Doomsday also sucks. I think Doomsday was a missed opportunity. I know that some filmmakers think that ending the movie in a cliffhanger is a bad idea, but I think it would have been really interesting if the movie had ended in the middle of the battle. Doomsday is supposedly a pretty strong character, but they finish him off in like 10 minutes.

Enough of the Super Man Jesus imagery. They use it so much it ends up being ridiculous.

Oh, and Jimmy Olsen dies.


I have to say I “somewhat” got why the two heroes were fighting, or rather, why Batman wanted to kill Superman (Superman pretty much fights because he has no choice… and that sucks…). The subject could have been explored more, but at least you really get this idea that Batman thinks Superman can be dangerous.

And if you think about it, it’s interesting how Superman goes to Batman to ask for help, but as soon as Batman starts attacking, Superman pretty much forgets why he got there and decides to attack as well (albeit not using his full force). It’s interesting because he supposedly wanted Batman to help him, but it doesn’t take him long to say “fuck it!” and throw a few punches himself.

This reminds me of how some people think that the Knightmare is pretty much a setup for Injustice, where Superman goes psycho and starts killing everybody because Louise was killed, and also reminds me that, in Man of Steel, Kal completely destroys some dude’s truck just because he poured beer on him.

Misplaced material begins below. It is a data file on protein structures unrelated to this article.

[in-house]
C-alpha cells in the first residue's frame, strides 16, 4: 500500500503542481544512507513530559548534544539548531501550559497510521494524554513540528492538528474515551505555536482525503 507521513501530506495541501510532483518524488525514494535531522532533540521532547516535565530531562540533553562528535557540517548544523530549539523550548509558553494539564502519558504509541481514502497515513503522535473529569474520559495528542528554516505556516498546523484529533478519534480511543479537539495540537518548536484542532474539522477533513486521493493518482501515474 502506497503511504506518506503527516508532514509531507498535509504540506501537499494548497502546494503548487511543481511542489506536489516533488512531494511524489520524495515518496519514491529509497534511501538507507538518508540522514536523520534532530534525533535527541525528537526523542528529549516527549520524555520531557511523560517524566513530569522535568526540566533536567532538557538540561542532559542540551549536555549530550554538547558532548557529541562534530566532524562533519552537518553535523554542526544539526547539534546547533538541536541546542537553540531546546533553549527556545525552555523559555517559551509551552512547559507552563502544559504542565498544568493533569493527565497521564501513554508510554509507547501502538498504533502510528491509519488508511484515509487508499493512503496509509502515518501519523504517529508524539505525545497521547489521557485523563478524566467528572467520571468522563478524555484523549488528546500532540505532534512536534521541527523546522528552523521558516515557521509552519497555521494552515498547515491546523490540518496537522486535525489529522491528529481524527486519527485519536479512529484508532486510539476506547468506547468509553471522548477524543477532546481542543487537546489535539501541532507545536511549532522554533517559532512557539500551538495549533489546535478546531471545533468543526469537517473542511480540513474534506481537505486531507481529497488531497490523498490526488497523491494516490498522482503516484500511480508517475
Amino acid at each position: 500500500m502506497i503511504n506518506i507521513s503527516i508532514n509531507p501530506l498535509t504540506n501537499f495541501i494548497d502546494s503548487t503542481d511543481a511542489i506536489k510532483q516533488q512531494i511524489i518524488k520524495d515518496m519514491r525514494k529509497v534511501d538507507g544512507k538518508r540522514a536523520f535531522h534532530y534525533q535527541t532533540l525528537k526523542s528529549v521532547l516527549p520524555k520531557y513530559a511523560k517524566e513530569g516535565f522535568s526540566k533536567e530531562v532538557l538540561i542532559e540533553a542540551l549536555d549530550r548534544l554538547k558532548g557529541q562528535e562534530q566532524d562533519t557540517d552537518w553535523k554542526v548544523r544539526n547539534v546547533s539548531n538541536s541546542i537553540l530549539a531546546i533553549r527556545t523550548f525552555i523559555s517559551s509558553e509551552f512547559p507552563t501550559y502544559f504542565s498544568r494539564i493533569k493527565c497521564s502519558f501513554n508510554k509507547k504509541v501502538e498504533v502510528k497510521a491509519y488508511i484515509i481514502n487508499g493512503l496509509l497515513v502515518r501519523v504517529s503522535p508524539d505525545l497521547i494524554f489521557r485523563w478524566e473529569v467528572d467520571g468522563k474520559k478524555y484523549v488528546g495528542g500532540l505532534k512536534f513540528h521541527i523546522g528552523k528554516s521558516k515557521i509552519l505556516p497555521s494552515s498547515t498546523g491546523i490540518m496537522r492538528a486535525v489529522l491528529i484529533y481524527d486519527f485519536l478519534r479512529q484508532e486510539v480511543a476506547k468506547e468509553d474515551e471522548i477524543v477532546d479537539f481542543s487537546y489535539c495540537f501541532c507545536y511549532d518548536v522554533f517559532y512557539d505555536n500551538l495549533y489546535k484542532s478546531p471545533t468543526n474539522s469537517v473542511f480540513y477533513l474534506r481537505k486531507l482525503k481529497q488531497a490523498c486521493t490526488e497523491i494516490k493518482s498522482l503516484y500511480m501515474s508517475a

So maybe Superman isn’t so “super” after all, to the point to let his “primal emotions” (or whatever you want to call them) interfere to the point he just goes into “fuck it” mode and do things a “super” wouldn’t normally do.

And maybe that could explain why he didn’t give a crap about destroying two and a half cities in Man of Steel…

There’s this part about the bomb that some people didn’t like. I think it was one of the best parts of the movie, because it helps us see that Superman “may not be that super after all.”

The bomb goes off, and then you see the face of a man that is pretty much thinking “I completely failed.” But here’s the thing, in the next scene with Louise he admits he “didn’t see the bomb because he wasn’t looking” (or something like that). This made me think about two things. First, the most obvious answer was that the wheelchair was made of lead (and people who watched the ultimate cut confirm that), but second, it reminded me of that scene in the 1978 Superman movie when Clark’s dad dies, and how he thinks he’s pretty much useless because, regardless of what he can do, he was unable to save his dad.

I don’t know if this is the idea Snyder was going after, but that’s the one I got, and that’s the reason why I think it’s one of the best scenes in the movie. When he says that he didn’t see the bomb, implying that he was distracted (or that maybe he couldn’t physically “see” the bomb because it was un a box made of lead), like thinking that his powers and all his strength were useless in that particular scenario (just like they were useless when his dad died in the 1978 movie).